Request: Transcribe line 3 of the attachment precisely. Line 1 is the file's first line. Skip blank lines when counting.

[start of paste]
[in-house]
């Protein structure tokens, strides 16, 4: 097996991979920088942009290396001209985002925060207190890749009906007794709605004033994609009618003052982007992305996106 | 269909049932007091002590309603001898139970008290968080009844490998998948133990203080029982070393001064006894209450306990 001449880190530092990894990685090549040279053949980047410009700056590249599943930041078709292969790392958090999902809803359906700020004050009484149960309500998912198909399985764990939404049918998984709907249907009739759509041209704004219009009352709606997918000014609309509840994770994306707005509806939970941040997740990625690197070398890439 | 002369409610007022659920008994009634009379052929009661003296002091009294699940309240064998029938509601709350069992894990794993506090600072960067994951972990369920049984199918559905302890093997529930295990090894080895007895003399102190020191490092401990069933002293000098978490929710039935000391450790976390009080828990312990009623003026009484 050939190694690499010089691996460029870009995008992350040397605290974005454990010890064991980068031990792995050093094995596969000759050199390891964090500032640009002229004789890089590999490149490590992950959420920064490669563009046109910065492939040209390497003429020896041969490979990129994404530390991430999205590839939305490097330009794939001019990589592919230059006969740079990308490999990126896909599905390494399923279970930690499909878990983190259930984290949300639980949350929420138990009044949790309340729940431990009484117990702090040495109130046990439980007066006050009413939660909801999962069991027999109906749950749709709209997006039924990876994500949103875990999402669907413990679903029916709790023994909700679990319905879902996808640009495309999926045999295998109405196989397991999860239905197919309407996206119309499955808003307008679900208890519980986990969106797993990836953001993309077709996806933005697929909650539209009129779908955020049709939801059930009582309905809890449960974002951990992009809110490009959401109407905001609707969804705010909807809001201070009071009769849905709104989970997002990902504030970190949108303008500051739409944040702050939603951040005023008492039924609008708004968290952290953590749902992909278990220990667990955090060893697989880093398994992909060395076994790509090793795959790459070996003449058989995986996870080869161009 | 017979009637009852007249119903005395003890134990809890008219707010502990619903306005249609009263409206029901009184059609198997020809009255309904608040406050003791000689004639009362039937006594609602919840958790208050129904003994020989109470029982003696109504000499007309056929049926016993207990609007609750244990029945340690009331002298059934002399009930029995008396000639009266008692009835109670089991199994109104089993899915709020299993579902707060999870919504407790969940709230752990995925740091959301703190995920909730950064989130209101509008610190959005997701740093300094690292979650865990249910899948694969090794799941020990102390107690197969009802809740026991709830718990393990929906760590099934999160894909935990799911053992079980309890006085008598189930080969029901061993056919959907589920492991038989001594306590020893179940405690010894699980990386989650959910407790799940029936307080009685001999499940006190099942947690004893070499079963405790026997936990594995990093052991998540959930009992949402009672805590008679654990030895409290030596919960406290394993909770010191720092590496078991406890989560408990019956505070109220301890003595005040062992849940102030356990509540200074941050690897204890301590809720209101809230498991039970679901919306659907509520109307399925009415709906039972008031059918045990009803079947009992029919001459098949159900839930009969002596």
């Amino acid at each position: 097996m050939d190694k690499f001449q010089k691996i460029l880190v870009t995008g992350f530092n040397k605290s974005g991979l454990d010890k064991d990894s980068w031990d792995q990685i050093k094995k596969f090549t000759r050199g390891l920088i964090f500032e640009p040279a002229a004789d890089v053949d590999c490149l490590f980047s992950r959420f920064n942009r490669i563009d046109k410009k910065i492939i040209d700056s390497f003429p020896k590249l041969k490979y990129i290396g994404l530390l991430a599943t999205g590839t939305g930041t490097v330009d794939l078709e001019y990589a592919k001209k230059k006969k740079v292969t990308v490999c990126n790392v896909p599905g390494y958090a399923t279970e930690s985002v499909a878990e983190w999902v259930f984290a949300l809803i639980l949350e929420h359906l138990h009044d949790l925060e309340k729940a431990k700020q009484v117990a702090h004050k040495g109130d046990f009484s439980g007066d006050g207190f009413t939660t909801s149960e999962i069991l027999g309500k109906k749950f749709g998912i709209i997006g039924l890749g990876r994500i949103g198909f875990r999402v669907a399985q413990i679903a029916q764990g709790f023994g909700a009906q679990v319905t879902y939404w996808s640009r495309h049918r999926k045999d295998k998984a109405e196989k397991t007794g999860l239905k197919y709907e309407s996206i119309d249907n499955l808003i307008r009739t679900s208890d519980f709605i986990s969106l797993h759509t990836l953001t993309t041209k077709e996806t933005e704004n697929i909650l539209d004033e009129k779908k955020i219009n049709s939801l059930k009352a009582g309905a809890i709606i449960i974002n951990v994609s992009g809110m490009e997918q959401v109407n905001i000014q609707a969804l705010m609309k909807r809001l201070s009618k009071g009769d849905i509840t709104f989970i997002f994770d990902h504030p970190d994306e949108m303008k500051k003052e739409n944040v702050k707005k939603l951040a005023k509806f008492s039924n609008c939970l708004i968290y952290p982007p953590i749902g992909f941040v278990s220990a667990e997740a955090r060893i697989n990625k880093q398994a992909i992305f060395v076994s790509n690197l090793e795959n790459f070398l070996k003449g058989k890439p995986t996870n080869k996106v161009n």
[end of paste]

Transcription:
């Amino acid at each position: 097996m050939d190694k690499f001449q010089k691996i460029l880190v870009t995008g992350f530092n040397k605290s974005g991979l454990d010890k064991d990894s980068w031990d792995q990685i050093k094995k596969f090549t000759r050199g390891l920088i964090f500032e640009p040279a002229a004789d890089v053949d590999c490149l490590f980047s992950r959420f920064n942009r490669i563009d046109k410009k910065i492939i040209d700056s390497f003429p020896k590249l041969k490979y990129i290396g994404l530390l991430a599943t999205g590839t939305g930041t490097v330009d794939l078709e001019y990589a592919k001209k230059k006969k740079v292969t990308v490999c990126n790392v896909p599905g390494y958090a399923t279970e930690s985002v499909a878990e983190w999902v259930f984290a949300l809803i639980l949350e929420h359906l138990h009044d949790l925060e309340k729940a431990k700020q009484v117990a702090h004050k040495g109130d046990f009484s439980g007066d006050g207190f009413t939660t909801s149960e999962i069991l027999g309500k109906k749950f749709g998912i709209i997006g039924l890749g990876r994500i949103g198909f875990r999402v669907a399985q413990i679903a029916q764990g709790f023994g909700a009906q679990v319905t879902y939404w996808s640009r495309h049918r999926k045999d295998k998984a109405e196989k397991t007794g999860l239905k197919y709907e309407s996206i119309d249907n499955l808003i307008r009739t679900s208890d519980f709605i986990s969106l797993h759509t990836l953001t993309t041209k077709e996806t933005e704004n697929i909650l539209d004033e009129k779908k955020i219009n049709s939801l059930k009352a009582g309905a809890i709606i449960i974002n951990v994609s992009g809110m490009e997918q959401v109407n905001i000014q609707a969804l705010m609309k909807r809001l201070s009618k009071g009769d849905i509840t709104f989970i997002f994770d990902h504030p970190d994306e949108m303008k500051k003052e739409n944040v702050k707005k939603l951040a005023k509806f008492s039924n609008c939970l708004i968290y952290p982007p953590i749902g992909f941040v278990s220990a667990e997740a955090r060893i697989n990625k880093q398994a992909i992305f060395v076994s790509n690197l090793e795959n790459f070398l070996k003449g058989k890439p995986t996870n080869k996106v161009n």